takeoff or to slow the aircraft in flight or landings;
ailerons that control the roll or bank of the aircraft; and
trim tabs used to aerodynamically unload the control
surfaces to relieve some of the pilots work. On the
leading (front) edge of the wing may be found auxiliary
lifting devices, resembling flaps, which are used to
increase camber (curvature) of the wing for added lift on
takeoff. Most Navy jet aircraft carry their bomb loads on
pylons (called stations) under the wings and, in some
cases, under the fuselage. Some jets have missile
stations on the sides of the fuselage. Fuel cells are
located in the wings; additional external tanks can be
fitted for extra range. Larger jets may have their engines
slung beneath the wings in pods. Some low-wing
aircraft have their main landing gear retract into the
wings, while the nose wheel retracts into the fuselage.
On most high-wing aircraft all gear retracts into the
EMPENNAGE.The empennage consists of the
stabilizing fins mounted on the tail section of the
fuselage. These include the vertical stabilizer on which
is generally mounted the rudder that is used to control
yaw, or direction of the nose about the vertical axis; and
the horizontal stabilizer, on the trailing edge of which
are the elevators that determine the pitch (climb or dive).
Some supersonic aircraft may have a full delta wing. In
that case, there is no horizontal stabilizer and the
elevators and ailerons are combined into control
surfaces called elevons.
In aircraft with internally mounted jet engines,
exhausts normally are in the tail. High-performance jets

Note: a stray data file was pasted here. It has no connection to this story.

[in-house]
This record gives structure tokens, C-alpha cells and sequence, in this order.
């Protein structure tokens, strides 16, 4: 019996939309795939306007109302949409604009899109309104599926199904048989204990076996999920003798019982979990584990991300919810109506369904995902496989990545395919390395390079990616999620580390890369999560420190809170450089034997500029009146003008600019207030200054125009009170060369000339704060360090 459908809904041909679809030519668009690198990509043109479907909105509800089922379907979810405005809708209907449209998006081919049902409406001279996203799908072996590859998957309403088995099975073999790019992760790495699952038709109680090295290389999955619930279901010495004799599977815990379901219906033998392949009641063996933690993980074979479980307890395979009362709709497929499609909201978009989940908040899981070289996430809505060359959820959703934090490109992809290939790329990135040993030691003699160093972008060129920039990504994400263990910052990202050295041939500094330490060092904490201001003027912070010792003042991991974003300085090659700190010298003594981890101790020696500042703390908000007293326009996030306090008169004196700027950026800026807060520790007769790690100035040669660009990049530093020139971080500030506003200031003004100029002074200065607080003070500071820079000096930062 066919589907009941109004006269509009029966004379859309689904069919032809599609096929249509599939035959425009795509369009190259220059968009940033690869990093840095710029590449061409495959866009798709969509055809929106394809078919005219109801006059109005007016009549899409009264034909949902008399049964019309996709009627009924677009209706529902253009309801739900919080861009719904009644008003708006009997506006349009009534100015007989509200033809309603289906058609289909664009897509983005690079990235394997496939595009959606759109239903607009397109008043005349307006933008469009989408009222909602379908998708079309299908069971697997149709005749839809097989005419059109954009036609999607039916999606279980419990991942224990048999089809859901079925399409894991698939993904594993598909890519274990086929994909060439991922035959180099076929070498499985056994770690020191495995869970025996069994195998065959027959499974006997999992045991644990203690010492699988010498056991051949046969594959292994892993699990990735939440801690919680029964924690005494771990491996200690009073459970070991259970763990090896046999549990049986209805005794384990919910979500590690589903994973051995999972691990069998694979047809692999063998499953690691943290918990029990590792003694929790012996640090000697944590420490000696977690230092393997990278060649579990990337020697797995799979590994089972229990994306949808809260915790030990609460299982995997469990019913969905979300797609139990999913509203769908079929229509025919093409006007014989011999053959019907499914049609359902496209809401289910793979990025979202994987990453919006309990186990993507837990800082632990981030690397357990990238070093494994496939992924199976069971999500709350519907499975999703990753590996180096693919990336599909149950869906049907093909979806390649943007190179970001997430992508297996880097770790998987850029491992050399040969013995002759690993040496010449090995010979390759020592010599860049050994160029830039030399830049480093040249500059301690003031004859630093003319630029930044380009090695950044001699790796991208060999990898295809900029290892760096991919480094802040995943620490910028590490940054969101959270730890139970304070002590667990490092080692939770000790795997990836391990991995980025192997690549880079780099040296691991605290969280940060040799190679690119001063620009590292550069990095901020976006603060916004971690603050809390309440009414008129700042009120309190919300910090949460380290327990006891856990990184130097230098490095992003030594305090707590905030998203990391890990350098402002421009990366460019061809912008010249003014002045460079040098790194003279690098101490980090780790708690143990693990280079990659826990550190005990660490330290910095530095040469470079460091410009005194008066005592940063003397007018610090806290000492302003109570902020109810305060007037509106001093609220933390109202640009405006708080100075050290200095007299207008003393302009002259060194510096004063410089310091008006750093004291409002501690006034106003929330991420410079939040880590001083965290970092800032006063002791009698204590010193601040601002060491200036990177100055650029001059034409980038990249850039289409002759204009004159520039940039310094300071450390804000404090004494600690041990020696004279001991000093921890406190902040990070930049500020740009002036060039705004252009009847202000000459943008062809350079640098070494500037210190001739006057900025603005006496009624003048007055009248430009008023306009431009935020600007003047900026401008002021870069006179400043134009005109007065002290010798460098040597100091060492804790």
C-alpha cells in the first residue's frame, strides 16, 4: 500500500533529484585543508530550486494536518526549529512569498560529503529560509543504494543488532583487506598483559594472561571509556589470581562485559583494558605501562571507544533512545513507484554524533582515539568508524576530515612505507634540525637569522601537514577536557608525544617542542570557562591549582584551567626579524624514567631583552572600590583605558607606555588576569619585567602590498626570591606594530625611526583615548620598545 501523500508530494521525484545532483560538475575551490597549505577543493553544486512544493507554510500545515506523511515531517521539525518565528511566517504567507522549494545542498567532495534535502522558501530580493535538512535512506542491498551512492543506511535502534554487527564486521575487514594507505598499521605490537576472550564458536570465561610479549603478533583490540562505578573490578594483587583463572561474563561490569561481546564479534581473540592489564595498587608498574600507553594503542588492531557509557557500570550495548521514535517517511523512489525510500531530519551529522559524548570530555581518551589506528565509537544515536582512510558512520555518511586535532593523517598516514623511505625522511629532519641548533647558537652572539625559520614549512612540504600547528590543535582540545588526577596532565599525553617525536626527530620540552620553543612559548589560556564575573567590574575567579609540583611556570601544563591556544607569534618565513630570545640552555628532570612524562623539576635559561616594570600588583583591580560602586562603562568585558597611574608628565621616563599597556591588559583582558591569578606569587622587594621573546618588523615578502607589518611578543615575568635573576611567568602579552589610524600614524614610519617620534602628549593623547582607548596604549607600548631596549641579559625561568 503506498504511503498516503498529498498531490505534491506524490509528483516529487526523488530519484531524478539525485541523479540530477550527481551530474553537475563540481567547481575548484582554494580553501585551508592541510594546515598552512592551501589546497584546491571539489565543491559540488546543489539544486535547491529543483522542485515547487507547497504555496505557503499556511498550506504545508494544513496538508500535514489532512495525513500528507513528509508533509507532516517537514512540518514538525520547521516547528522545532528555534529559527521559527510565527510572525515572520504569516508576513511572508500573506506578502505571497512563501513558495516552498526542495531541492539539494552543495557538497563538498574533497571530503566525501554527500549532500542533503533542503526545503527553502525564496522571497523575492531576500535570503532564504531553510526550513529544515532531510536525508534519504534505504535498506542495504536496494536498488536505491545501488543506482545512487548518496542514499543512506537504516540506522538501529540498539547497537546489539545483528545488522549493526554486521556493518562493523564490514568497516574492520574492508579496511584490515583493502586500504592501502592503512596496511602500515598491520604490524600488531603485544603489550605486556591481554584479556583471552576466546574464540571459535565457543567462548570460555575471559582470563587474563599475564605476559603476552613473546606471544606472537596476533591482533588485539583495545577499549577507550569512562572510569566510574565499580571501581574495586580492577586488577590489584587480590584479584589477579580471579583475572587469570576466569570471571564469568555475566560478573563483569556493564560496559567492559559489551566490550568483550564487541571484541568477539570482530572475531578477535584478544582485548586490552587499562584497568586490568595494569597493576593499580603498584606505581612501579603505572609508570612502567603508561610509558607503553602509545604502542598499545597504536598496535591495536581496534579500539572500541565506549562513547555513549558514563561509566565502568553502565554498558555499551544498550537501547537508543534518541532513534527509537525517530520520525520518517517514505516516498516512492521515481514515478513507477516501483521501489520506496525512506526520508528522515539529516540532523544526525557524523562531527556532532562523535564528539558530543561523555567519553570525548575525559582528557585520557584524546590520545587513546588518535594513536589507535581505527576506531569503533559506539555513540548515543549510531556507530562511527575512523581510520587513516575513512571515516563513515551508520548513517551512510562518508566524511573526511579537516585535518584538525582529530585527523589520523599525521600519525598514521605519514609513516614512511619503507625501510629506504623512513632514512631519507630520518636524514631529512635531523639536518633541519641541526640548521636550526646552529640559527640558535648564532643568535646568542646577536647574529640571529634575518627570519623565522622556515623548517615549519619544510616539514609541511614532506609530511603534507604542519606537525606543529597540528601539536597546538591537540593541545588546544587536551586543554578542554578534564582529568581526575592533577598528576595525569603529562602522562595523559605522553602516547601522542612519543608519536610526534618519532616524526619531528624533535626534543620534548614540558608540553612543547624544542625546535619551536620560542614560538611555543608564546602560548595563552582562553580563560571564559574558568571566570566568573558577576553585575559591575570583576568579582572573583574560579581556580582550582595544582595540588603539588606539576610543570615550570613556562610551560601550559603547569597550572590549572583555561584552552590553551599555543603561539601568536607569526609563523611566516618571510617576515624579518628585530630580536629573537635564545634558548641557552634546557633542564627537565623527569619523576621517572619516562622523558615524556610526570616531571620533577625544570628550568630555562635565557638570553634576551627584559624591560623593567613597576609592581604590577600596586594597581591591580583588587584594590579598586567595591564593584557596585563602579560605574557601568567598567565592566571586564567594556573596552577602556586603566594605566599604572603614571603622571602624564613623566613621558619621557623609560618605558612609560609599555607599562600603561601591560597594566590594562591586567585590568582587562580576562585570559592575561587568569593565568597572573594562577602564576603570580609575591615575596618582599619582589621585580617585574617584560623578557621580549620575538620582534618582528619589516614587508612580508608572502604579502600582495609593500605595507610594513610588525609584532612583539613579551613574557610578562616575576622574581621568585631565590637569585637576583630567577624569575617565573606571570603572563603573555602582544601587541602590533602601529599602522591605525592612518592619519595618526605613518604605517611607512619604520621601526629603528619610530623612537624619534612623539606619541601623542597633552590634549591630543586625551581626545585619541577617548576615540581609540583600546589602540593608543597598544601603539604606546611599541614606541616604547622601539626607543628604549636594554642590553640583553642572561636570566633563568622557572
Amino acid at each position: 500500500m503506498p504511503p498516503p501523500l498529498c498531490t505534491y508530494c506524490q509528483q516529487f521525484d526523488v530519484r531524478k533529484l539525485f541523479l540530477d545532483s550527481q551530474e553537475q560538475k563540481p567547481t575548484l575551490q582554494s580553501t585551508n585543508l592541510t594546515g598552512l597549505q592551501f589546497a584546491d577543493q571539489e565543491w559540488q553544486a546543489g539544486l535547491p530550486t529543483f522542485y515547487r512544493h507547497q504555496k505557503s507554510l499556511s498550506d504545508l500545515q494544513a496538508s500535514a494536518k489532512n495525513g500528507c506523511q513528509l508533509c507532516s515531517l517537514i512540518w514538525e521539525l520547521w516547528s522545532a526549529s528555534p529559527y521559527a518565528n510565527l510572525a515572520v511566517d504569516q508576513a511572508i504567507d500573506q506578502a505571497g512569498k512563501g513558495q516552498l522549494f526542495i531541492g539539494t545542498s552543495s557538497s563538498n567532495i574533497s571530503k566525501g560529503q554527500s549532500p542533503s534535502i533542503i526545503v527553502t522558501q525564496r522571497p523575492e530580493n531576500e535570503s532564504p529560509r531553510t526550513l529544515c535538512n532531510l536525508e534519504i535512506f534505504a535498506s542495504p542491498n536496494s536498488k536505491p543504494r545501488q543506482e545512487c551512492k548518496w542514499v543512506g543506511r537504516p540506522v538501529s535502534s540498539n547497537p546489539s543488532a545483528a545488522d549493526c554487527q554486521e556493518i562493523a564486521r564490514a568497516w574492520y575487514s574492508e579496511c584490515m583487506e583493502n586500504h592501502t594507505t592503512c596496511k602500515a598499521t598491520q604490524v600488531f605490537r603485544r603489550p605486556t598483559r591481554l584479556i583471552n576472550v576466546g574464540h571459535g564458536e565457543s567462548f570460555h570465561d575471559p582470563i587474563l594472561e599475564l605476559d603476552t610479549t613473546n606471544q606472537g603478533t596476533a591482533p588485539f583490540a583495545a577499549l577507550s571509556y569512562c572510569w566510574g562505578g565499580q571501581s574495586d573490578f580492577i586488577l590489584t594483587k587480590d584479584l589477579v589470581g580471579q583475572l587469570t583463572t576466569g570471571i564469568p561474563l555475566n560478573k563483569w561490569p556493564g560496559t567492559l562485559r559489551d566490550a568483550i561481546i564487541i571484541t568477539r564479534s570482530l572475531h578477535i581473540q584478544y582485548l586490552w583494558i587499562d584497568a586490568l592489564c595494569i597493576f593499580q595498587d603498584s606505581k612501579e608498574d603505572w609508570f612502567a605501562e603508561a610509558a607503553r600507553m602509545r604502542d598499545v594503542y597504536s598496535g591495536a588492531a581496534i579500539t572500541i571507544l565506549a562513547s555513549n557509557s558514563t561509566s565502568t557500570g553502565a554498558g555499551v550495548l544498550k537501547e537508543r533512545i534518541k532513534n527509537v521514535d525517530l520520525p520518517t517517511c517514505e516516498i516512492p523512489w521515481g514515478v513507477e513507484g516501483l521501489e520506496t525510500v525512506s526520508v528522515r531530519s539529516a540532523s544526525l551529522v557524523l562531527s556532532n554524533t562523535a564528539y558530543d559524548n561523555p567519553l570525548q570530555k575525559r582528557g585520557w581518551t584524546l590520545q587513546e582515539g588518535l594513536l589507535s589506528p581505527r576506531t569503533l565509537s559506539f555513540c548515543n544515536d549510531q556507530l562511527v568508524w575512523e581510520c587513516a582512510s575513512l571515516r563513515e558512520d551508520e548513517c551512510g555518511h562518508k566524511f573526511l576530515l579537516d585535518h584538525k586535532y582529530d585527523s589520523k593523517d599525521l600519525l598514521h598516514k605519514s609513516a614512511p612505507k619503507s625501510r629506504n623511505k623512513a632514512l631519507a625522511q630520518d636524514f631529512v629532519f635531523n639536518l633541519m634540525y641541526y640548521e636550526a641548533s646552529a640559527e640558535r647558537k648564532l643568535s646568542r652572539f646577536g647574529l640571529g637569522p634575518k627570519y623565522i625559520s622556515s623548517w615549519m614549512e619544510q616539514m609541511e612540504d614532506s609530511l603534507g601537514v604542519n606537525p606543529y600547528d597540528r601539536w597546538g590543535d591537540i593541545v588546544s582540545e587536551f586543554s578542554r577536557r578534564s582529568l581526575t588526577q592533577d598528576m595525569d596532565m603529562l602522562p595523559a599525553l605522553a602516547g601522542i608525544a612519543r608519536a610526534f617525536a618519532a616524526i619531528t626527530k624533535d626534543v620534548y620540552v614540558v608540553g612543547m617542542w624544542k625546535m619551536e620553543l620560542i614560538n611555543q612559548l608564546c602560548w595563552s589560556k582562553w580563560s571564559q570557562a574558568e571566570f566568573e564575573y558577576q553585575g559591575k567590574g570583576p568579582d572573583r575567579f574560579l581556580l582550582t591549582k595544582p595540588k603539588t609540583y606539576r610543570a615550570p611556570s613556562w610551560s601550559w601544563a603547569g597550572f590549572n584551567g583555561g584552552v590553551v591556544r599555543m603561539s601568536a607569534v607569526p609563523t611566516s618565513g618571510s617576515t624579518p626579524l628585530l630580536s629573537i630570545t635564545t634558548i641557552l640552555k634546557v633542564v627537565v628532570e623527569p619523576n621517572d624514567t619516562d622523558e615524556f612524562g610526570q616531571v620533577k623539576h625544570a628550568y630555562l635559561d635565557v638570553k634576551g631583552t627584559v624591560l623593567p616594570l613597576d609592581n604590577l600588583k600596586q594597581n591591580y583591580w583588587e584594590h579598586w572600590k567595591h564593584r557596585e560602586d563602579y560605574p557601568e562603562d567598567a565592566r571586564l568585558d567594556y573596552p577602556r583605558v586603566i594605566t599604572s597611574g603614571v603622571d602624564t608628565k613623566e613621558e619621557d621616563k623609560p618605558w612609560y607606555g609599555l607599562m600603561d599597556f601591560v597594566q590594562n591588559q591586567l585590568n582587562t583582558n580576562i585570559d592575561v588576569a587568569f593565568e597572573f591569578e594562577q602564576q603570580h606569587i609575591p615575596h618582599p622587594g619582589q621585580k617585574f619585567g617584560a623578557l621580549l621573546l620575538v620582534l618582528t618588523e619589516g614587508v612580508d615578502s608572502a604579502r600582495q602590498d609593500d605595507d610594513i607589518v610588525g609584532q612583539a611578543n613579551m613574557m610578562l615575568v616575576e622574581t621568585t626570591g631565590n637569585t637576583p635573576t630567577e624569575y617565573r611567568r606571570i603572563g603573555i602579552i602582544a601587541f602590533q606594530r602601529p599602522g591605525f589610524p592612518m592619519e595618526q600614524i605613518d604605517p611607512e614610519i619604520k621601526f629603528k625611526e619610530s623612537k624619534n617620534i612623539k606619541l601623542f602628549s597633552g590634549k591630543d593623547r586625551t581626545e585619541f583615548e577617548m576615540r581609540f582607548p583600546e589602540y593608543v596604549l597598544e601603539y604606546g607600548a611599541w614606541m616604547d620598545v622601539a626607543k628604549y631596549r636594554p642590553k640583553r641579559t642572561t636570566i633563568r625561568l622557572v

have afterburners that give additional thrust at the cost
of greatly increased fuel consumption.
Rudder, ailerons, and elevators are collectively
grouped as control surfaces. The stick or a similar
device in the cockpit controls these surfaces, while foot
pedals control the rudder. On high-performance
aircraft, aerodynamic pressures on these surfaces
become too great for a pilot to overcome manually;
hence, all high-speed models today have power-assisted
Rotary-Wing Aircraft Nomenclature
The aerodynamics of rotary-wing aircraft (fig.
8-40) are considerably more complex than those of
fixed-wing aircraft. A helicopter essentially consists of
a fuselage, main rotor or rotors, and often a tail rotor.
FUSELAGE.As in fixed-wing aircraft, the
fuselage contains the cockpit and cabin.
M A I N ROTO R . T h e m a i n r o t o r i s t h e
approximate equivalent of the wing of a fixed-wing
aircraft. Each rotor blade is an airfoil, like a wing, and
the lift is generated by the rotation of the assembly,
which creates a flow of air over the blades.
A helicopter is lifted into the air by the aerodynamic
forces on the rotor and not pushed up by the downwash.
Some helicopters have twin rotors in tandem at either
end of the fuselage; but most have a single, main rotor
with a tail rotor mounted at right angles. A few have
tandem intermeshing rotors.
TAIL ROTOR.The tail rotor is used for
directional control and stability. It is mounted at right
angles to the main rotor to counteract the torque of that
system. By varying the pitch of the tail rotor blades, the
pilot controls yaw.
Helicopter engines are connected to the rotor
shaft(s) by a transmission, which may be disengaged.
That permits the engine(s) to be operated on the ground
without engaging the rotor system and also permits a
mode of flight known as autorotation. If the engines
should stop while in flight, they can be disengaged; the
freewheeling action of the rotor will allow a slower
Figure 8-39. Fixed-wing aircraft.